Crude oil rose slightly Monday, after gaining nearly 7% last week, as lingering concerns over global supplies following the Sept. 14 attack on Saudi oil facilities offset prospects for a faster-than-expected restoration of the kingdom’s output and on signs of European economic weakness.
Global benchmark Brent futures were up 40 cents to $64.68 a barrel, while U.S. West Texas Intermediate (WTI) crude rose 0.95% to settle at $58.64/Bbl, Kallanish Energy reports.
Saudi Arabia has restored roughly 75% of crude production lost in the attacks that halted 5.7 million barrels per day (Mmbpd), or more than half of the kingdom’s oil production, a source, briefed on the latest developments in the attack on Saudi oil facilities, told Reuters.
A survey showing euro zone business growth stalled this month, dragged down by shrinking activity in Germany where a manufacturing recession deepened unexpectedly, also weighed on oil and other markets such as equities.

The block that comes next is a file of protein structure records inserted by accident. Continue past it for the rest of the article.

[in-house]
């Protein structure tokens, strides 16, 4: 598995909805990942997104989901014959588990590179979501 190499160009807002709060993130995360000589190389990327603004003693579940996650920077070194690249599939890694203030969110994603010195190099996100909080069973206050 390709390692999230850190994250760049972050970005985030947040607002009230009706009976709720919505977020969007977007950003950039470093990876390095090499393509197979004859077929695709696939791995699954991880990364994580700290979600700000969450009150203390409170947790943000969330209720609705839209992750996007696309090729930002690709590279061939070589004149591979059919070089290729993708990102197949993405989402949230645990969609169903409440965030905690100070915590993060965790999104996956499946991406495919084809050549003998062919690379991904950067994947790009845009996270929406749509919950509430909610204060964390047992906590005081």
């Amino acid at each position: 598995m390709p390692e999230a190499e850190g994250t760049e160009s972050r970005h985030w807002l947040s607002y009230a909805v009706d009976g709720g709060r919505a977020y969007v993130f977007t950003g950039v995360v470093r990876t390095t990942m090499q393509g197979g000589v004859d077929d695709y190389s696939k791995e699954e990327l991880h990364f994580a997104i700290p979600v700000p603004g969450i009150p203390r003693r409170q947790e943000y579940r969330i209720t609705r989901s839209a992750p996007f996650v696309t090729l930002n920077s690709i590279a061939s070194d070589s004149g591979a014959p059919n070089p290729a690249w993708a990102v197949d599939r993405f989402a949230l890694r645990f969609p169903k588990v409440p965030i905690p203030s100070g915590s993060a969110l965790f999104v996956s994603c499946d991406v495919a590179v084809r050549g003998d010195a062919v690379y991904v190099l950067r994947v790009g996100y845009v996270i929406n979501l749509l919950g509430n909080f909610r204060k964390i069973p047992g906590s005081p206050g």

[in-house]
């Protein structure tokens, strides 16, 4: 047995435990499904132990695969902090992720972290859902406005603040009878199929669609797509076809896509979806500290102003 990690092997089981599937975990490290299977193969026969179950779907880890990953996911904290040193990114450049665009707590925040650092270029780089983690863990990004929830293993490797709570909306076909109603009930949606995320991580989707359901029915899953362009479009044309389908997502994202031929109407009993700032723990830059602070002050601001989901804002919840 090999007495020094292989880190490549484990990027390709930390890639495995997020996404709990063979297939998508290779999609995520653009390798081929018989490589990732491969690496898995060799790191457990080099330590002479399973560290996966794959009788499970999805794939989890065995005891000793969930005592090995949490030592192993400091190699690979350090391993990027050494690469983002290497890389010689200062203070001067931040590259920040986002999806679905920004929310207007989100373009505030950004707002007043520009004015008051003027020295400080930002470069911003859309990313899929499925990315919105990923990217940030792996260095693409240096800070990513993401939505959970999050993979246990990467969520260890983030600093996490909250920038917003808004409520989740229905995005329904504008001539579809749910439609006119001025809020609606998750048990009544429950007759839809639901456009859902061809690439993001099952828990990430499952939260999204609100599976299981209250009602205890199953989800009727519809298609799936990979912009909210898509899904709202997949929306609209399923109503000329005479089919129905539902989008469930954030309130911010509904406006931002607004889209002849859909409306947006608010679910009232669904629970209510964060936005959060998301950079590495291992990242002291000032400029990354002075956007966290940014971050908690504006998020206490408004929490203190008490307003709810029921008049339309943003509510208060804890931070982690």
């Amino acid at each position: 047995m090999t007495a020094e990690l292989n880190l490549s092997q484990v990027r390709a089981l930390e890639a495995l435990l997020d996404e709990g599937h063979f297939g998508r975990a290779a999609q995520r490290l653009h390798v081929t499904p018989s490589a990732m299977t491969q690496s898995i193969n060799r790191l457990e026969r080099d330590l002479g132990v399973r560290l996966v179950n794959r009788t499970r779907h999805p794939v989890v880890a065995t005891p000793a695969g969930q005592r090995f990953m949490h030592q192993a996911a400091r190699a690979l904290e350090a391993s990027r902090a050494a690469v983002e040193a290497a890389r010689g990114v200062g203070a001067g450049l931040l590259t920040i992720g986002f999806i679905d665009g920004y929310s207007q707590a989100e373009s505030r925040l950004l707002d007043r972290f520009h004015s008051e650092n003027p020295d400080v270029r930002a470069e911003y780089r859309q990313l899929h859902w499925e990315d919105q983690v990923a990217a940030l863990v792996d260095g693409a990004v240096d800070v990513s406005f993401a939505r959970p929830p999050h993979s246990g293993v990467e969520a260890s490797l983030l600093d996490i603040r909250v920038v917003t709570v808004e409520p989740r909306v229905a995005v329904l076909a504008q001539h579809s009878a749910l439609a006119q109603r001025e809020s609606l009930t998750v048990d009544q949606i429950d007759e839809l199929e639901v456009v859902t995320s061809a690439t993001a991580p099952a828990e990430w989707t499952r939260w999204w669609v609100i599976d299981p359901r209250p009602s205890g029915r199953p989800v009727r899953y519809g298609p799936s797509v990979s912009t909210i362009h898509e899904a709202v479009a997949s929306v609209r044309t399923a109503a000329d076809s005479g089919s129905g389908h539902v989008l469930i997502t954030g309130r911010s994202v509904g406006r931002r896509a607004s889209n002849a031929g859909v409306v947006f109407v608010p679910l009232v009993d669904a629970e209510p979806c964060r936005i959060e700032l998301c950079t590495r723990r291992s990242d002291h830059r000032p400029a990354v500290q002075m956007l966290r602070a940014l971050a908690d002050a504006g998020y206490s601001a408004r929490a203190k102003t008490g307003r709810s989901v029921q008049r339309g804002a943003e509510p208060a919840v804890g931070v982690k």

Brent has gained over 19% this year, helped by a supply-limiting pact by Opec+, which includes most Opec producers and 10 non-Opec producers led by Russia.
Tension in the Middle East has escalated since the Saudi attack. The Pentagon has ordered additional U.S. troops to be deployed in the Gulf region to strengthen Saudi Arabia’s air and missile defenses.
Britain believes Iran was responsible for the attack and will work with the U.S. and European allies on a joint response, Prime Minister Boris Johnson said. The U.S. and Saudi Arabia have also blamed Iran, which denies responsibility.
The Saudi attacks have refocused investor attention on the prospect of supply disruptions in other Opec producers. Investors had been less concerned about supply risks due to ample supplies.
This post appeared first on Kallanish Energy News.